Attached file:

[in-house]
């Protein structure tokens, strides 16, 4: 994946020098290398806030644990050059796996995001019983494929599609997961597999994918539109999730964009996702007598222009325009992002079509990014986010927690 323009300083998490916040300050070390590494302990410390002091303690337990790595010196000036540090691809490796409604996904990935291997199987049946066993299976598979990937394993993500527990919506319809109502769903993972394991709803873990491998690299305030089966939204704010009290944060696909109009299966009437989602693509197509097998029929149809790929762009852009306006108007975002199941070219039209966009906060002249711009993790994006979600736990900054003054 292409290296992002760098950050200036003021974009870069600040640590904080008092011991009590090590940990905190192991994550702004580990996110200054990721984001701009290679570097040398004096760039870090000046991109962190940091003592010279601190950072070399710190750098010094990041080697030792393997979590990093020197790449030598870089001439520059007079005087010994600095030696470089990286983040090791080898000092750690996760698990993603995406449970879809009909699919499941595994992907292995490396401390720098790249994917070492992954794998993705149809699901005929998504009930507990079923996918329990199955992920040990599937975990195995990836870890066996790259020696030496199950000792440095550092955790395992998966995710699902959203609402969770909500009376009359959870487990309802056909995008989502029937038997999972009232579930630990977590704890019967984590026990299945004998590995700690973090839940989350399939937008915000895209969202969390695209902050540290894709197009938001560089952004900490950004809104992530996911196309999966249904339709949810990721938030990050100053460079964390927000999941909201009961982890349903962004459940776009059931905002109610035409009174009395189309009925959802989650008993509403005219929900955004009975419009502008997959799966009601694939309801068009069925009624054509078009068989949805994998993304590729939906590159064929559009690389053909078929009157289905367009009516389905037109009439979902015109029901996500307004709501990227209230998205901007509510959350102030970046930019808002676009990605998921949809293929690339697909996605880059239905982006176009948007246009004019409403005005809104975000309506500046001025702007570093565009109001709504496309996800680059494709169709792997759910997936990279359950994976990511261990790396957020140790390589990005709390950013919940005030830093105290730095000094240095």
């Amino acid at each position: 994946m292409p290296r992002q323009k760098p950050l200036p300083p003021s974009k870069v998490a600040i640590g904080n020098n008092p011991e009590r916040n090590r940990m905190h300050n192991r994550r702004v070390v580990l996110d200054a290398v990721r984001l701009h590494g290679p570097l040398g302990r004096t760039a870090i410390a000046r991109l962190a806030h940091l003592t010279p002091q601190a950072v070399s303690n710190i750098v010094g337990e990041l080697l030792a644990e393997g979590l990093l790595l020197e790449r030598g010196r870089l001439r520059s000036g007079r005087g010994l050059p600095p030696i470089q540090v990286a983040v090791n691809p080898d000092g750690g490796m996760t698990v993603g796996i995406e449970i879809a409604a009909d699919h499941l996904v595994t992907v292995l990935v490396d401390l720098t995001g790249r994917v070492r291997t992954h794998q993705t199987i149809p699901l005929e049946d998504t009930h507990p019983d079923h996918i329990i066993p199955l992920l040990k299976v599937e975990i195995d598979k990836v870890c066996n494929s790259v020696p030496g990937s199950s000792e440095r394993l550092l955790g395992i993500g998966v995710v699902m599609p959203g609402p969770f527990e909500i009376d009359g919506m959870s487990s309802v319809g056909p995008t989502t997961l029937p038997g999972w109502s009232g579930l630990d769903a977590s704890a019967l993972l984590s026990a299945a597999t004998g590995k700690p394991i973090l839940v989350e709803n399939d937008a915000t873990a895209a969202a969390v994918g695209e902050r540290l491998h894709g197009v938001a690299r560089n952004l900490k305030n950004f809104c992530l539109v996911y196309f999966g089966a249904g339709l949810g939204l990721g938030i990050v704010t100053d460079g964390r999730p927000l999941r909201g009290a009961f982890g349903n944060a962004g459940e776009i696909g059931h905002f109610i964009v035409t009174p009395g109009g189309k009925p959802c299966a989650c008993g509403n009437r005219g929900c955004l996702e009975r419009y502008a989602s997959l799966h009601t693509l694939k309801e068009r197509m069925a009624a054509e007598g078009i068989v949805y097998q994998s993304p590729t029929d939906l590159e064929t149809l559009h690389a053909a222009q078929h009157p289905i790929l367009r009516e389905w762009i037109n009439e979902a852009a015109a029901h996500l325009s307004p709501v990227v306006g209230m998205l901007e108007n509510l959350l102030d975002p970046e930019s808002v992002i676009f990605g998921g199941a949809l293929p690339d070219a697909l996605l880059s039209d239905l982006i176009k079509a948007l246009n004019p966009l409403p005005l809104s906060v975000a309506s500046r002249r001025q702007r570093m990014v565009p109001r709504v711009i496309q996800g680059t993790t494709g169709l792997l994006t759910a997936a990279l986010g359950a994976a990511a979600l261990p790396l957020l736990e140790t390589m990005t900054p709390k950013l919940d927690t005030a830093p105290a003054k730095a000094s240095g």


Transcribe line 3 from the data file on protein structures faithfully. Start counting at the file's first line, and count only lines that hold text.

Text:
């Amino acid at each position: 994946m292409p290296r992002q323009k760098p950050l200036p300083p003021s974009k870069v998490a600040i640590g904080n020098n008092p011991e009590r916040n090590r940990m905190h300050n192991r994550r702004v070390v580990l996110d200054a290398v990721r984001l701009h590494g290679p570097l040398g302990r004096t760039a870090i410390a000046r991109l962190a806030h940091l003592t010279p002091q601190a950072v070399s303690n710190i750098v010094g337990e990041l080697l030792a644990e393997g979590l990093l790595l020197e790449r030598g010196r870089l001439r520059s000036g007079r005087g010994l050059p600095p030696i470089q540090v990286a983040v090791n691809p080898d000092g750690g490796m996760t698990v993603g796996i995406e449970i879809a409604a009909d699919h499941l996904v595994t992907v292995l990935v490396d401390l720098t995001g790249r994917v070492r291997t992954h794998q993705t199987i149809p699901l005929e049946d998504t009930h507990p019983d079923h996918i329990i066993p199955l992920l040990k299976v599937e975990i195995d598979k990836v870890c066996n494929s790259v020696p030496g990937s199950s000792e440095r394993l550092l955790g395992i993500g998966v995710v699902m599609p959203g609402p969770f527990e909500i009376d009359g919506m959870s487990s309802v319809g056909p995008t989502t997961l029937p038997g999972w109502s009232g579930l630990d769903a977590s704890a019967l993972l984590s026990a299945a597999t004998g590995k700690p394991i973090l839940v989350e709803n399939d937008a915000t873990a895209a969202a969390v994918g695209e902050r540290l491998h894709g197009v938001a690299r560089n952004l900490k305030n950004f809104c992530l539109v996911y196309f999966g089966a249904g339709l949810g939204l990721g938030i990050v704010t100053d460079g964390r999730p927000l999941r909201g009290a009961f982890g349903n944060a962004g459940e776009i696909g059931h905002f109610i964009v035409t009174p009395g109009g189309k009925p959802c299966a989650c008993g509403n009437r005219g929900c955004l996702e009975r419009y502008a989602s997959l799966h009601t693509l694939k309801e068009r197509m069925a009624a054509e007598g078009i068989v949805y097998q994998s993304p590729t029929d939906l590159e064929t149809l559009h690389a053909a222009q078929h009157p289905i790929l367009r009516e389905w762009i037109n009439e979902a852009a015109a029901h996500l325009s307004p709501v990227v306006g209230m998205l901007e108007n509510l959350l102030d975002p970046e930019s808002v992002i676009f990605g998921g199941a949809l293929p690339d070219a697909l996605l880059s039209d239905l982006i176009k079509a948007l246009n004019p966009l409403p005005l809104s906060v975000a309506s500046r002249r001025q702007r570093m990014v565009p109001r709504v711009i496309q996800g680059t993790t494709g169709l792997l994006t759910a997936a990279l986010g359950a994976a990511a979600l261990p790396l957020l736990e140790t390589m990005t900054p709390k950013l919940d927690t005030a830093p105290a003054k730095a000094s240095g």